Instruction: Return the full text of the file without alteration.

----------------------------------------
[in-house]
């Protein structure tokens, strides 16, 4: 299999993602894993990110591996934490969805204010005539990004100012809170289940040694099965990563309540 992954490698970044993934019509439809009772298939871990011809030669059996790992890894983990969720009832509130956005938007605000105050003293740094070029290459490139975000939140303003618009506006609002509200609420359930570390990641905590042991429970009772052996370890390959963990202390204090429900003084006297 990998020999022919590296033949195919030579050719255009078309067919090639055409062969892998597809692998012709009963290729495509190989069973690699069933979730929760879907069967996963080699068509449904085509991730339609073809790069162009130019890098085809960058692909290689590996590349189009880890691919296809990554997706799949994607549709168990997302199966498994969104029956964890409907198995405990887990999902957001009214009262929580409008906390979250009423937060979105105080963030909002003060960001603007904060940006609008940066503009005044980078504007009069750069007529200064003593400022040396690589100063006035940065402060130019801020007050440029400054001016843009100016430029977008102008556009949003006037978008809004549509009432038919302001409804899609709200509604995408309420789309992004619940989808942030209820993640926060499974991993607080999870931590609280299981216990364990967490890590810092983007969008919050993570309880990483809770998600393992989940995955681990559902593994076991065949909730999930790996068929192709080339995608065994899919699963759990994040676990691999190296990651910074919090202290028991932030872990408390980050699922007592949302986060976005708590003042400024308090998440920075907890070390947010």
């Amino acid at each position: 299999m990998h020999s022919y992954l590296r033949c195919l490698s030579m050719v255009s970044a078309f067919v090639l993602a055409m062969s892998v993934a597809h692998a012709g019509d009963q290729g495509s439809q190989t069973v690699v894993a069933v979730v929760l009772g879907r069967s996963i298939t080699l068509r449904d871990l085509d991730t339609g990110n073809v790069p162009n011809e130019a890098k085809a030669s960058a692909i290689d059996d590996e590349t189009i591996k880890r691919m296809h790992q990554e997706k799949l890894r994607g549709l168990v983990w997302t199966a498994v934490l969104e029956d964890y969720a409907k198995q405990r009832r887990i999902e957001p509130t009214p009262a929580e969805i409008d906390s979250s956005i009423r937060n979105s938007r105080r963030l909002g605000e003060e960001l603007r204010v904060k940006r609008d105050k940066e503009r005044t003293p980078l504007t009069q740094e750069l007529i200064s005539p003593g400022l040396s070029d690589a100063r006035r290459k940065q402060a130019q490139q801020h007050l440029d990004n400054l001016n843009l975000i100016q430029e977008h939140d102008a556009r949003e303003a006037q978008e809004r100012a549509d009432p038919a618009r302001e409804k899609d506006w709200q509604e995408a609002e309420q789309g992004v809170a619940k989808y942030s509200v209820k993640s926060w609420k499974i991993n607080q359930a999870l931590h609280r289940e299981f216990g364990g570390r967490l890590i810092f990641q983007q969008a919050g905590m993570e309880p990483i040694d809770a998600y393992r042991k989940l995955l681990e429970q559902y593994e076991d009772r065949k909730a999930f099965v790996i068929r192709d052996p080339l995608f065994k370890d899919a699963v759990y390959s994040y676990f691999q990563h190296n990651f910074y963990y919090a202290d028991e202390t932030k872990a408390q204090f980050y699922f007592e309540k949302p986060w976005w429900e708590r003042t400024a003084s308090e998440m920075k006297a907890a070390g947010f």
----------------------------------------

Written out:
[in-house]
């Protein structure tokens, strides 16, 4: 299999993602894993990110591996934490969805204010005539990004100012809170289940040694099965990563309540 992954490698970044993934019509439809009772298939871990011809030669059996790992890894983990969720009832509130956005938007605000105050003293740094070029290459490139975000939140303003618009506006609002509200609420359930570390990641905590042991429970009772052996370890390959963990202390204090429900003084006297 990998020999022919590296033949195919030579050719255009078309067919090639055409062969892998597809692998012709009963290729495509190989069973690699069933979730929760879907069967996963080699068509449904085509991730339609073809790069162009130019890098085809960058692909290689590996590349189009880890691919296809990554997706799949994607549709168990997302199966498994969104029956964890409907198995405990887990999902957001009214009262929580409008906390979250009423937060979105105080963030909002003060960001603007904060940006609008940066503009005044980078504007009069750069007529200064003593400022040396690589100063006035940065402060130019801020007050440029400054001016843009100016430029977008102008556009949003006037978008809004549509009432038919302001409804899609709200509604995408309420789309992004619940989808942030209820993640926060499974991993607080999870931590609280299981216990364990967490890590810092983007969008919050993570309880990483809770998600393992989940995955681990559902593994076991065949909730999930790996068929192709080339995608065994899919699963759990994040676990691999190296990651910074919090202290028991932030872990408390980050699922007592949302986060976005708590003042400024308090998440920075907890070390947010």
């Amino acid at each position: 299999m990998h020999s022919y992954l590296r033949c195919l490698s030579m050719v255009s970044a078309f067919v090639l993602a055409m062969s892998v993934a597809h692998a012709g019509d009963q290729g495509s439809q190989t069973v690699v894993a069933v979730v929760l009772g879907r069967s996963i298939t080699l068509r449904d871990l085509d991730t339609g990110n073809v790069p162009n011809e130019a890098k085809a030669s960058a692909i290689d059996d590996e590349t189009i591996k880890r691919m296809h790992q990554e997706k799949l890894r994607g549709l168990v983990w997302t199966a498994v934490l969104e029956d964890y969720a409907k198995q405990r009832r887990i999902e957001p509130t009214p009262a929580e969805i409008d906390s979250s956005i009423r937060n979105s938007r105080r963030l909002g605000e003060e960001l603007r204010v904060k940006r609008d105050k940066e503009r005044t003293p980078l504007t009069q740094e750069l007529i200064s005539p003593g400022l040396s070029d690589a100063r006035r290459k940065q402060a130019q490139q801020h007050l440029d990004n400054l001016n843009l975000i100016q430029e977008h939140d102008a556009r949003e303003a006037q978008e809004r100012a549509d009432p038919a618009r302001e409804k899609d506006w709200q509604e995408a609002e309420q789309g992004v809170a619940k989808y942030s509200v209820k993640s926060w609420k499974i991993n607080q359930a999870l931590h609280r289940e299981f216990g364990g570390r967490l890590i810092f990641q983007q969008a919050g905590m993570e309880p990483i040694d809770a998600y393992r042991k989940l995955l681990e429970q559902y593994e076991d009772r065949k909730a999930f099965v790996i068929r192709d052996p080339l995608f065994k370890d899919a699963v759990y390959s994040y676990f691999q990563h190296n990651f910074y963990y919090a202290d028991e202390t932030k872990a408390q204090f980050y699922f007592e309540k949302p986060w976005w429900e708590r003042t400024a003084s308090e998440m920075k006297a907890a070390g947010f």